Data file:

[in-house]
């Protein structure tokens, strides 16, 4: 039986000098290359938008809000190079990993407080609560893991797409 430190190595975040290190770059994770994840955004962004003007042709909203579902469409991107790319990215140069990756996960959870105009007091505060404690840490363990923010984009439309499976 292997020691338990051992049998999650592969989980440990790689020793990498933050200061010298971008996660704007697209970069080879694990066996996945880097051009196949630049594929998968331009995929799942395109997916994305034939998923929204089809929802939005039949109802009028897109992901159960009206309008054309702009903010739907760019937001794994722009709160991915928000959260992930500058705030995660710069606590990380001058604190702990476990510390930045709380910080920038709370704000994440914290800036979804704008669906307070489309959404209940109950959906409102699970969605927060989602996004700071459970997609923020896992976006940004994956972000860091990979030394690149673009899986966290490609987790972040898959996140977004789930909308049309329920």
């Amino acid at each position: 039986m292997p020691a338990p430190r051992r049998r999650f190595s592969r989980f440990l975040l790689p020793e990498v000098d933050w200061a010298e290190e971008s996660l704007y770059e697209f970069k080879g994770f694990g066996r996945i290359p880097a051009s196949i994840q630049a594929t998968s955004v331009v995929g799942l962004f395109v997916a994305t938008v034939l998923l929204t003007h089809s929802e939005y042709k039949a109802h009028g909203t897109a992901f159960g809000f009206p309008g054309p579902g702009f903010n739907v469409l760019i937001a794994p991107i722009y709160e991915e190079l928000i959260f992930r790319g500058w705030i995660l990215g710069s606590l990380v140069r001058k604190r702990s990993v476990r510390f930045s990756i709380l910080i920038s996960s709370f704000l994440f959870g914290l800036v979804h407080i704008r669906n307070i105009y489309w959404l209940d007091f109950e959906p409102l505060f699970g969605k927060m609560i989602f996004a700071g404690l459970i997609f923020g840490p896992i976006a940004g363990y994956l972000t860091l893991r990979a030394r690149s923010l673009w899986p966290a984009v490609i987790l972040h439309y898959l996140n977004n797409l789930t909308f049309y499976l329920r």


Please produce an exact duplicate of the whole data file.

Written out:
[in-house]
């Protein structure tokens, strides 16, 4: 039986000098290359938008809000190079990993407080609560893991797409 430190190595975040290190770059994770994840955004962004003007042709909203579902469409991107790319990215140069990756996960959870105009007091505060404690840490363990923010984009439309499976 292997020691338990051992049998999650592969989980440990790689020793990498933050200061010298971008996660704007697209970069080879694990066996996945880097051009196949630049594929998968331009995929799942395109997916994305034939998923929204089809929802939005039949109802009028897109992901159960009206309008054309702009903010739907760019937001794994722009709160991915928000959260992930500058705030995660710069606590990380001058604190702990476990510390930045709380910080920038709370704000994440914290800036979804704008669906307070489309959404209940109950959906409102699970969605927060989602996004700071459970997609923020896992976006940004994956972000860091990979030394690149673009899986966290490609987790972040898959996140977004789930909308049309329920």
């Amino acid at each position: 039986m292997p020691a338990p430190r051992r049998r999650f190595s592969r989980f440990l975040l790689p020793e990498v000098d933050w200061a010298e290190e971008s996660l704007y770059e697209f970069k080879g994770f694990g066996r996945i290359p880097a051009s196949i994840q630049a594929t998968s955004v331009v995929g799942l962004f395109v997916a994305t938008v034939l998923l929204t003007h089809s929802e939005y042709k039949a109802h009028g909203t897109a992901f159960g809000f009206p309008g054309p579902g702009f903010n739907v469409l760019i937001a794994p991107i722009y709160e991915e190079l928000i959260f992930r790319g500058w705030i995660l990215g710069s606590l990380v140069r001058k604190r702990s990993v476990r510390f930045s990756i709380l910080i920038s996960s709370f704000l994440f959870g914290l800036v979804h407080i704008r669906n307070i105009y489309w959404l209940d007091f109950e959906p409102l505060f699970g969605k927060m609560i989602f996004a700071g404690l459970i997609f923020g840490p896992i976006a940004g363990y994956l972000t860091l893991r990979a030394r690149s923010l673009w899986p966290a984009v490609i987790l972040h439309y898959l996140n977004n797409l789930t909308f049309y499976l329920r």